Wild garlic season is well and truly here, so why not take this opportunity to venture outside and see what Mother Nature has to offer? This springtime is forecasted to be the optimal time of year for foraging, with fully-bloomed plants seen all across the UK woodlands. Wild garlic is an unmistakable scent in UK woodlands and forests with its fresh, garlicky, and pungent smell. In this blog, we will be exploring how to identify wild garlic when out on your spring walks, where you can spot wild garlic, how to responsibly forge it, and discuss its many versatile and flavourful uses.
Where can you find Wild Garlic?
Otherwise known as ramson, wild garlic is widespread across the UK. Wild garlic favours growth in damp woodlands, and you will often discover them in dense clusters, like the picture below. Did you know that wild garlic is an ancient- woodland indicator plant? If you spot a cluster when you're off on your spring walks, it could be a sign you're standing on a rare and old habitat. 
How do you Identify Wild Garlic?
Wild garlic is one of the easier plants to identify; not only will its strong scent give it away, but the plants' unique leaves and placement also make it apparent when out foraging.
Here's what to look out for:
- Strong garlicky aroma
- Long pointed leaves, with rounded edges
- Flowers are small & white with six petals.
- Bulbs are small & white
- Often found in clusters
Five steps on how to forage responsibility:
- Make sure you can positively identify any plant before you pick it. Some plants may be harmful and toxic to humans
- Similar to the previous point, do not consume any plant if you are unsure of its species
- In certain areas, make sure you seek permission before gathering. Some plant species may be protected, so it is always good practice to check with the landowner first
- Only pick from areas with food abundance. Never completely strip any plant species as it will have a detrimental effect on the surrounding ecosystems
- Never pick protected species and ensure you follow the Wildlife and Countryside Act (1981). 
How can you use Wild Garlic?
Wild garlic is one of the most versatile plants there is. The leaves can be used in soups, bread, pesto and eaten raw in salads and even the flowers are edible!
We recently ventured on our own little cooking endeavor, making a Wild Garlic and Cheddar Tearing Bread cooked outdoors on a wood fire.
Here's what you'll need:
- 500g flour
- 1 3/4 tsp salt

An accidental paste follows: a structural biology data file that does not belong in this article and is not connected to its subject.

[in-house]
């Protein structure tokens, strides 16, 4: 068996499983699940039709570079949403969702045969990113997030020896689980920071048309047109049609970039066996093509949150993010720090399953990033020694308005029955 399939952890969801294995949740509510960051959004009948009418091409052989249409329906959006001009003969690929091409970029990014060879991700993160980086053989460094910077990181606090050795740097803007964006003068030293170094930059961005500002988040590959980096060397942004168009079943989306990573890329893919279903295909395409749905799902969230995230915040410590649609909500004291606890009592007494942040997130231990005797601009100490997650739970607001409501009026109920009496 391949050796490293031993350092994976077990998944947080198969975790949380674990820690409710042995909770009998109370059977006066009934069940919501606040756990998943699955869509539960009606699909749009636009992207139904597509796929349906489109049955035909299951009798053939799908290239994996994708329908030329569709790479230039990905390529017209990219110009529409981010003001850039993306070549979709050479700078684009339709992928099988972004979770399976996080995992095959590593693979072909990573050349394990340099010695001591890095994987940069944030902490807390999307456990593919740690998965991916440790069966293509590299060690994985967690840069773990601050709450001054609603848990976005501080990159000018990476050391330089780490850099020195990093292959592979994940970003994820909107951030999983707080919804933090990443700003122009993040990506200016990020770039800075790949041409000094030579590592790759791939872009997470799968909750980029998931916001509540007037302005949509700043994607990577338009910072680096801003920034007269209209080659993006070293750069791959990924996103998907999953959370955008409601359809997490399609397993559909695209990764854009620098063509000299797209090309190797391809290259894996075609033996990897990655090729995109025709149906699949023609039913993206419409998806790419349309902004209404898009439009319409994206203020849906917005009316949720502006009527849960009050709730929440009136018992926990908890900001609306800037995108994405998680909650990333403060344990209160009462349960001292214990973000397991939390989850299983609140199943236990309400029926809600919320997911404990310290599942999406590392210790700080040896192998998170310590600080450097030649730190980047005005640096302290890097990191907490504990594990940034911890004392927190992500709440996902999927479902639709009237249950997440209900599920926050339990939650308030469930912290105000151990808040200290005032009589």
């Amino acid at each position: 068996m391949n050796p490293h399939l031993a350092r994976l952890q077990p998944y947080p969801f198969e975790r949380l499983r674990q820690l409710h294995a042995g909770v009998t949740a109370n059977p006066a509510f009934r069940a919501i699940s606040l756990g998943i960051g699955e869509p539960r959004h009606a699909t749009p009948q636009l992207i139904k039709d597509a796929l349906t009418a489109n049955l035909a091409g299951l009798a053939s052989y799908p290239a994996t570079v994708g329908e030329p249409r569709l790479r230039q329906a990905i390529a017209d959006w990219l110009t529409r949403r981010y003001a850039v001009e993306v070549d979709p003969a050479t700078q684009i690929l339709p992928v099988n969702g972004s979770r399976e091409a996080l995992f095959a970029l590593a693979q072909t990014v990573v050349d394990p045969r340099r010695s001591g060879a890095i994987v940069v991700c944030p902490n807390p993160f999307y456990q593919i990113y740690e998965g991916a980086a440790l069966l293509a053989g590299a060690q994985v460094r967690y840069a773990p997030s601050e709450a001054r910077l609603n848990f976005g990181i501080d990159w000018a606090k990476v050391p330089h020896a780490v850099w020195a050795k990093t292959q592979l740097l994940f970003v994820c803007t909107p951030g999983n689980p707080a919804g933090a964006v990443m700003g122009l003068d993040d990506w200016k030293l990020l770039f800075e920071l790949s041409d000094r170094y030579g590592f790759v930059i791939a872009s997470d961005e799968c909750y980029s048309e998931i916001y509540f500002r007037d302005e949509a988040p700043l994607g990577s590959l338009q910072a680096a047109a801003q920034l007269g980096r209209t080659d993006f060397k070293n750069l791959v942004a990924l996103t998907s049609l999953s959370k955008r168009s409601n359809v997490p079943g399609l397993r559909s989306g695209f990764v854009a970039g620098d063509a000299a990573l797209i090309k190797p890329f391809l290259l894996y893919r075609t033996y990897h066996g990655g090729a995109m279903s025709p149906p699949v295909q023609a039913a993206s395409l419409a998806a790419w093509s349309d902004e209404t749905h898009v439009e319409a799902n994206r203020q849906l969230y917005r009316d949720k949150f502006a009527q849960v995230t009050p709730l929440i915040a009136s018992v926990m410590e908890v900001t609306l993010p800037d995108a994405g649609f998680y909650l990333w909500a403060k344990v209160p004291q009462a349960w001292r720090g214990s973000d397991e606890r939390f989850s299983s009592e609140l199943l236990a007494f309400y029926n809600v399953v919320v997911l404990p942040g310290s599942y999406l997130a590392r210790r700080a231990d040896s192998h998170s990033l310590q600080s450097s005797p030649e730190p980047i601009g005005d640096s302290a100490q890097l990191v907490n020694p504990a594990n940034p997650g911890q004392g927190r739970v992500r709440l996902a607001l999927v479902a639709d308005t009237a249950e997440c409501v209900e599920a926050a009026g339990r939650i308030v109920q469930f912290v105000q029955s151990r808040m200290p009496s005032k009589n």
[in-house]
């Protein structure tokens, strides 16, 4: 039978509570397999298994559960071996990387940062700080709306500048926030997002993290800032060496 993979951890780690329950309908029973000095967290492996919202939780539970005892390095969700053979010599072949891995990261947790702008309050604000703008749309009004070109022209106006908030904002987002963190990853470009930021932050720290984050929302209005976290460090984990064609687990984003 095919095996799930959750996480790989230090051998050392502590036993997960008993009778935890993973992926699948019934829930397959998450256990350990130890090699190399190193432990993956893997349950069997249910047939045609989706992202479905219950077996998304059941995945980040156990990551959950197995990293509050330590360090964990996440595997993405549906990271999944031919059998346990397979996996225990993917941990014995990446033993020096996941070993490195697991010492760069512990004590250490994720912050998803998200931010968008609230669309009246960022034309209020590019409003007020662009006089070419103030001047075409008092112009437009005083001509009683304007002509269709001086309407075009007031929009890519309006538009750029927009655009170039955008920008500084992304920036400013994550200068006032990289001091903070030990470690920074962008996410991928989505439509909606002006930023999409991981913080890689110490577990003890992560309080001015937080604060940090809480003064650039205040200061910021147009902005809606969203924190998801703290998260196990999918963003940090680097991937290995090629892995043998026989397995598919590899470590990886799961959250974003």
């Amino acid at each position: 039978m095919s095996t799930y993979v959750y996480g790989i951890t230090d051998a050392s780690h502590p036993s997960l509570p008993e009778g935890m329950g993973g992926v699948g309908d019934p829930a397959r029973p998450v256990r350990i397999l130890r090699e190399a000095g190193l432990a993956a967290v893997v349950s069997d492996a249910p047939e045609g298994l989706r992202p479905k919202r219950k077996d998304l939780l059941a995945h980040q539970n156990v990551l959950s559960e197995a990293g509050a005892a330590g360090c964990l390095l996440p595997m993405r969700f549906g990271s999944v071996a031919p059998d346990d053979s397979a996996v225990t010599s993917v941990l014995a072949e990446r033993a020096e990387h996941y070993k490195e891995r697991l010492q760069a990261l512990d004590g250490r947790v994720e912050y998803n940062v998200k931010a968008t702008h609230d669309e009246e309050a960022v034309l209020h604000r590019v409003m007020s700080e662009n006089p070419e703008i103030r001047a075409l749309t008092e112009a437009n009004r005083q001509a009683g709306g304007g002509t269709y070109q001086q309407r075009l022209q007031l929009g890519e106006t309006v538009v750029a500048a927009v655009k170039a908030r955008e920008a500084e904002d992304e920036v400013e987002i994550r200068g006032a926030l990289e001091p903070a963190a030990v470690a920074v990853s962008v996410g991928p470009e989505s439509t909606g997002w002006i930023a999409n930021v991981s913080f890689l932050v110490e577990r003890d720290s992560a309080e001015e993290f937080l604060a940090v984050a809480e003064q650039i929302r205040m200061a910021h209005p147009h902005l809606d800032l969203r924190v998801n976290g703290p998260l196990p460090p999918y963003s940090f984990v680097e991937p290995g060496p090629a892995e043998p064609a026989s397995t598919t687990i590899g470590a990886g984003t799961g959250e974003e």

- 1tsp sugar
- 14g dried yeast
- 150 ml lukewarm water
- 150ml milk
- a bunch of wild garlic (some for making pesto and some for a side salad with your bread)
- strong cheddar
In a small bowl, mix up a teaspoon of sugar and dried yeast, then add enough lukewarm water to cover. This is good practice in order to check that your yeast is live and fresh. Alternatively, you can add it straight into a well of mixed flour and salt.
You will know the yeast is activated once it's frothed up like pictured below.
After this, pour 150ml milk, 150ml of lukewarm water water and 4 tablespoons of oil into a jug and give it a quick stir.
Next, add your flour and salt into a large mixing bowl, then make a well in the middle. Pour in the frothed yeast and the milk-water-oil mixture into this well and then roll up your sleeves and start mixing the ingredients together in the bowl. It will initially be very sloppy but continue mixing with your hands until combined.
Once combined, tip the dough onto a floured surface. Continue kneading and adding more flour until a solid dough ball has formed which is smooth and elastic under the hand, about 10 minutes. Poor a tablespoon of oil into the bowl and grease it up, then pop your dough into it and leave it covered with a damp tea towel in a warm room or in the sun for approximately an hour to rise (it should double in size in this time).
Whilst the dough is rising, you can start preparing your pesto. Finely chop your wild garlic as per the photo below, transfer into a small dish and add two tablespoons of olive oil. Mix this and take a moment to appreciate the strong garlicky smell. Put away in the fridge until needed later.
Once the bread has risen, you will need to light your fire pit to give the wood time to burn through to get wood coals to cook your bread in.